As regular CFZ-watchers will know, for some time Corinna has been doing a column for Animals & Men and a regular segment on On The Track... particularly about out-of-place birds and rare vagrants. There seem to be more and more bird stories from all over the world hitting the news these days so, to make room for them all - and to give them all equal and worthy coverage - she has set up this new blog to cover all things feathery and Fortean.

Monday, 20 February 2017

‘Birds left to die on the ground? It’s disgusting’: Aldinga residents hit out at corella cull but business owners say it’s necessary

  February 7, 20171:38pm
ALDINGA residents are in a flap over a “disgusting” corella cull in their suburb.

The shooting of birds on private land has sparked an angry response on social media.

Residents witnessing the cull posted photos and video of the shooter and the injured birds to Facebook.

They say a shooter started to kill off the birds on the evening of Wednesday, February 1, in the trees on private land opposite the Aldinga Hotel.

However, Miss Gladys By The Sea director Joff Chappel said he was one of several traders behind the cull.

“Apparently the birds talk so it doesn’t have to be a very big cull for them to move on,” Mr Chappel said.

He would not reveal who the others traders were.

An Onkaparinga Council spokesman said the council had not been involved “in bird control activities” since 2012. The Southern Times Messenger understands the shooter had a permit and was allowed to cull until 9pm.

Aldinga resident Donna Morrison said injured birds were left lying on the ground with gunshot wounds.

“I think it was disgusting,” Ms Morrison said.

“The shooter is meant to only shoot if he has a clear shot and can kill instantly which clearly trying to shoot at night with a torch doesn’t allow for a quick clean kill.”

Another resident, who did not want to be named, said the dead birds were collected and put into a sack.

“Some of the birds would fall down to the ground and flap around and they wouldn’t put them in the sack until they were dead,” the resident said.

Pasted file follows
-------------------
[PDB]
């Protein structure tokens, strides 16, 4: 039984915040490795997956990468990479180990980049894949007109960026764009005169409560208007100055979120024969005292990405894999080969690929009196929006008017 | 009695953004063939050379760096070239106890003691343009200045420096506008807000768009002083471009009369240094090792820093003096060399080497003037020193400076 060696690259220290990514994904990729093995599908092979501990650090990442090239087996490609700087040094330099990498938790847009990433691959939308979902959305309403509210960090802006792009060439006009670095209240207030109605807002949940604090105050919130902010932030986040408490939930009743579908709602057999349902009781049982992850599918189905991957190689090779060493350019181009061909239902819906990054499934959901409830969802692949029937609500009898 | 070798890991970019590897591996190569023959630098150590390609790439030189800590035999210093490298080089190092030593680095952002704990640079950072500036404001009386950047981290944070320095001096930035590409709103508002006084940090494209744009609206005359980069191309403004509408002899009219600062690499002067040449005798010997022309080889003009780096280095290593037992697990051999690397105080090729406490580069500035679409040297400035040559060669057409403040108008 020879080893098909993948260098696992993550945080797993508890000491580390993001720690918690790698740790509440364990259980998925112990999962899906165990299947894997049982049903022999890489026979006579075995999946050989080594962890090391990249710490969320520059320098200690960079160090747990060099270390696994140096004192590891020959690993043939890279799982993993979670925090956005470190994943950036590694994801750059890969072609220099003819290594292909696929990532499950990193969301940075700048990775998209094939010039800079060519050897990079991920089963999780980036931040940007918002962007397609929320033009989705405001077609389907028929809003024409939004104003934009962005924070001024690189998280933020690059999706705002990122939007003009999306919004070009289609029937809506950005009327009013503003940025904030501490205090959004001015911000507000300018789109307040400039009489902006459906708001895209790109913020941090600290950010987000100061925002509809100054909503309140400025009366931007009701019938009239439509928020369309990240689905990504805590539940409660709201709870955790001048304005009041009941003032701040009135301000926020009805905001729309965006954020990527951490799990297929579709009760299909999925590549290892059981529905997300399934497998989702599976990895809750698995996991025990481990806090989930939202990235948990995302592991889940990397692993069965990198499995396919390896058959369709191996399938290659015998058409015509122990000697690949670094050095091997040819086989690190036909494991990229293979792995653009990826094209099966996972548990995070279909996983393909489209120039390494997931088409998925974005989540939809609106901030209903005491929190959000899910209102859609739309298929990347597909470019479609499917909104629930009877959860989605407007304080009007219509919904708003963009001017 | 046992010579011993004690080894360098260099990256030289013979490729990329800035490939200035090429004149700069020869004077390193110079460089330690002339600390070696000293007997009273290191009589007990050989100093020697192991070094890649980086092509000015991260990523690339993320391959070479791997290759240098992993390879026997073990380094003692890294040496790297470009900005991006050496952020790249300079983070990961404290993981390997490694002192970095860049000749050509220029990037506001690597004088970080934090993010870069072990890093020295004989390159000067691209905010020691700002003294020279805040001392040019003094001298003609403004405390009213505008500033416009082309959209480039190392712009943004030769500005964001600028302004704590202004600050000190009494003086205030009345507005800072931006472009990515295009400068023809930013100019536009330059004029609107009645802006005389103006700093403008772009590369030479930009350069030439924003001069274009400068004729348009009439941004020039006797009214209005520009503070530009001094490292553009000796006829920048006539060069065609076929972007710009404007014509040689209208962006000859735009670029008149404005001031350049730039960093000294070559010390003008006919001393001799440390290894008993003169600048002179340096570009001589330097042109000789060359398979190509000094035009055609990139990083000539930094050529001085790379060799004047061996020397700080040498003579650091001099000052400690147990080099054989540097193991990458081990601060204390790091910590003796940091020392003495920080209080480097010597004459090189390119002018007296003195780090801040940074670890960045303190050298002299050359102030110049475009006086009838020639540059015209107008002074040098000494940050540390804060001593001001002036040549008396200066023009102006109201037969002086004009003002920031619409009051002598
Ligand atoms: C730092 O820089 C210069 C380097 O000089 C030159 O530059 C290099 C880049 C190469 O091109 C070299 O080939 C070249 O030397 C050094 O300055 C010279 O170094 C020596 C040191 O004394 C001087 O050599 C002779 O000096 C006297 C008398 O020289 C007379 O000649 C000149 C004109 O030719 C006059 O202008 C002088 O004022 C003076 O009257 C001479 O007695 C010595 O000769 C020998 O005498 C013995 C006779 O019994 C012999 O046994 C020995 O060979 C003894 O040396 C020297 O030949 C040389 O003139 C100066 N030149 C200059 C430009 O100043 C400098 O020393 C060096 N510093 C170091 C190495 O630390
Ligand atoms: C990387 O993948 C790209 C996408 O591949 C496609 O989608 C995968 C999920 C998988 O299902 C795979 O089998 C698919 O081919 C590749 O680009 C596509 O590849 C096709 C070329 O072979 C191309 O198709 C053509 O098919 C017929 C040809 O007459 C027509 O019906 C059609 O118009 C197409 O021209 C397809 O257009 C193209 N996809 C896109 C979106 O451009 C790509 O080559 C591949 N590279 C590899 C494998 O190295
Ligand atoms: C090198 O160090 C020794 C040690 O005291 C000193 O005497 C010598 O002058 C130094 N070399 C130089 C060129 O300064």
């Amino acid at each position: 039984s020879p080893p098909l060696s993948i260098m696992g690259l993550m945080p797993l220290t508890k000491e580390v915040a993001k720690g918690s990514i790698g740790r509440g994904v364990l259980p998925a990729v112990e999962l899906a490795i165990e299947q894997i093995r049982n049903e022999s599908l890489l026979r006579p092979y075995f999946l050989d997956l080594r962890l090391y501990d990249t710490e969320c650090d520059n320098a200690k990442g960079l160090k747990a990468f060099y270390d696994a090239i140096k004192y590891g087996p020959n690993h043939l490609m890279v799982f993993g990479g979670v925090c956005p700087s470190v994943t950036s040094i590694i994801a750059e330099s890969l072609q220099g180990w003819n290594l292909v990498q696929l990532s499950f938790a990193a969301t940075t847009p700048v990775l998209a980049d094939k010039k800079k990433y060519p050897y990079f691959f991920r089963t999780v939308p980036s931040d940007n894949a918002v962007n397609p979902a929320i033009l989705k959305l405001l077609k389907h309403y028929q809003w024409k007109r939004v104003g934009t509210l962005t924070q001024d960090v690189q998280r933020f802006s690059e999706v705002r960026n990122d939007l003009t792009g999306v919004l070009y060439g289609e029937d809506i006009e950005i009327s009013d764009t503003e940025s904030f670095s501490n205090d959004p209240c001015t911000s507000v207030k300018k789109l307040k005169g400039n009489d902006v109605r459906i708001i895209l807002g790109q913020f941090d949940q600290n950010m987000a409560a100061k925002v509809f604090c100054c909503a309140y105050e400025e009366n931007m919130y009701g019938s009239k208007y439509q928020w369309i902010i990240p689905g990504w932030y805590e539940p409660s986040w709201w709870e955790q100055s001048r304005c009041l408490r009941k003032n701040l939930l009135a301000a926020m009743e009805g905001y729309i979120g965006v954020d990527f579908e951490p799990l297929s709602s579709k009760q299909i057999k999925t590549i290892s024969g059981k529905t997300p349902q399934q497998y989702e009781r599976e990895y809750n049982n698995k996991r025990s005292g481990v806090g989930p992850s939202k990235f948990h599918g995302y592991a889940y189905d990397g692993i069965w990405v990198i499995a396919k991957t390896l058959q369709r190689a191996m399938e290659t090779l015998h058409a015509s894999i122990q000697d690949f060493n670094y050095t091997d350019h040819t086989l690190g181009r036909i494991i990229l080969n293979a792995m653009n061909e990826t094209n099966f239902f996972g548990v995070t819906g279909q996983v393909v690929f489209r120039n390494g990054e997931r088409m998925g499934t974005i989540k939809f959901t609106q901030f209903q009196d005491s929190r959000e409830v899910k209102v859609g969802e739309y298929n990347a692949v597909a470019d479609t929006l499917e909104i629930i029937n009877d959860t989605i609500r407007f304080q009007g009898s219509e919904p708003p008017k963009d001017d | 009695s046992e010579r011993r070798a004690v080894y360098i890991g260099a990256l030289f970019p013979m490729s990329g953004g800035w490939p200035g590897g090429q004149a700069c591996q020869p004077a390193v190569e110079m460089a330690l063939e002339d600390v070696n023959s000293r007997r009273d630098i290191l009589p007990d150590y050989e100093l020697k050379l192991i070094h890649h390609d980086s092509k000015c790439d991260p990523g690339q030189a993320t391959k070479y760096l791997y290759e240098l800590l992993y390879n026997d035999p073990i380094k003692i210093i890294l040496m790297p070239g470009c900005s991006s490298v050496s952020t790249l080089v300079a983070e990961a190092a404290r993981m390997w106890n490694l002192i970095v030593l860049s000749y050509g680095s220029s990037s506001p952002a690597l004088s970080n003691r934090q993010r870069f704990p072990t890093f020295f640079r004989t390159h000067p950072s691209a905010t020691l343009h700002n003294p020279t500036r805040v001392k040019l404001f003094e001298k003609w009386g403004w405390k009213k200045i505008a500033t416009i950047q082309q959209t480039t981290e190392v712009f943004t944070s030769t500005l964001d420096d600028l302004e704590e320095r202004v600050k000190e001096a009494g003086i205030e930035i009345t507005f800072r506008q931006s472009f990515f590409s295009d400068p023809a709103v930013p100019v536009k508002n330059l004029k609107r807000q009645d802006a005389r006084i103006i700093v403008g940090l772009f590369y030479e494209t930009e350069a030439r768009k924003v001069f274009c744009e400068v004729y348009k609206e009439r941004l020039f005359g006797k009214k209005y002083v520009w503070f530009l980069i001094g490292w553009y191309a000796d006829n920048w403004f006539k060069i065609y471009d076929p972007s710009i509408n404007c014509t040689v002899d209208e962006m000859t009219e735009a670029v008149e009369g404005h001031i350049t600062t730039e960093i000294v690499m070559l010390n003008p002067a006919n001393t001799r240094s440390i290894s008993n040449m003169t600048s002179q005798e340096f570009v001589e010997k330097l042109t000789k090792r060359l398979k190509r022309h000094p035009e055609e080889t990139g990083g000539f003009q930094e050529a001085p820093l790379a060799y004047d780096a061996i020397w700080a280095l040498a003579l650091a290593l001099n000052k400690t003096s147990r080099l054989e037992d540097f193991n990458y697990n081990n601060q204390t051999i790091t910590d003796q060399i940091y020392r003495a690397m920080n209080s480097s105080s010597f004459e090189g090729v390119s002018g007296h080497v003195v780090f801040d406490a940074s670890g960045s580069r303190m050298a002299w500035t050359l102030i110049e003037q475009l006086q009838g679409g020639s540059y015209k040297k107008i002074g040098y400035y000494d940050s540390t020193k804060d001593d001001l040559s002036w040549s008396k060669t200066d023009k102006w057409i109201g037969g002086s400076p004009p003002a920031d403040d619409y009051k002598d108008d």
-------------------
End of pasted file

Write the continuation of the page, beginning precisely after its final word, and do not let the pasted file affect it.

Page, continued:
Cr Don Chapman said the cull was “inappropriate”.

New conservation site in Manitoba

By: Staff The Canadian Press Published on Thu Feb 02 2017 

LUNDAR, Man. — A nature group has unveiled a new conservation site in Manitoba.

The Nature Conservancy of Canada says the Swan Lake Wetland-Parkland Complex project near Lundar is more than 935 hectares.

It says the area is a mix of forest, savanna, grasslands and expansive wetlands which tie into Big Swan Lake and the surrounding smaller shallow water lakes.

It says bird surveys conducted in the area found 86 bird species, including four threatened species at risk — the least bittern, Eastern Whip-poor-will, bobolink and barn swallow.

The conservancy says the open wetlands along the east end of the property are important for many wetland bird species, including sandhill crane, great blue heron, and American white pelican.

Environment Canada contributed more than $521,000 which was used to help buy the land, and cover off other project costs, surveys, appraisals, biological inventories for all species and habitats and a property management plan.

"It's exciting for our 200th project to have been a wetland as there's many important reasons to conserve Manitoba's wetlands," Kevin Teneycke, senior director of conservation with the Nature Conservancy of Canada in Manitoba said in a news release.

"Wetlands help clean water, reduce flooding and erosion, minimize drought and provide plants and animals with food, water, shelter and a place to call home. During warmer months, wetlands also provide excellent recreational spots and learning opportunities."


Sunday, 19 February 2017

Cash offered for sightings of rare NZ bird

26 Jan 2017 - 8:44pm

A cash reward is being offered for evidence of a New Zealand bird that's feared to be extinct.
26 Jan 2017 - 8:44 PM  UPDATED 26 Jan 2017 - 8:44 PM

A New Zealand charity is offering 5,000 NZ dollars ($A4,800) for sightings of a South Island kokako - but there's a catch: The endemic bird species is most likely extinct.

The bird, with a distinctive orange wattle under its neck, is unique to New Zealand and was once widespread in the forests of the South Island and Stewart Island.

Before 2013 it was listed as extinct, but after some credible sightings it was reclassified as "data deficient," thus triggering the search for more information.

The hunt for what could well be the rarest bird on the planet is urgent, the chairman of the South Island Kokako Charitable Trust, Euan Kennedy, said on Thursday in a statement.

"If South Island kokako still exist, there will be very few left. We need to locate them very soon so that conservation has a higher prospect of success," he added.

The reward would be paid once a panel of New Zealand's expert ornithologists agreed that the bird exists.

Trampers, bird-lovers, hunters and all other backcountry users who think they've seen or heard the bird can register the sighting on the trust's website.

As no photo of the bird exists, the trust has released a digitally altered image of the North Island kokako to give people an idea of what the South Island variety would probably look like.

In the early 1800s, the kokako occupied large parts of the South Island but numbers declined quickly after the introductions of cats, ship rats and stoats, and the birds were very rare by the late 1800s. The last confirmed sighting was in Mount Aspiring National Park in 1967.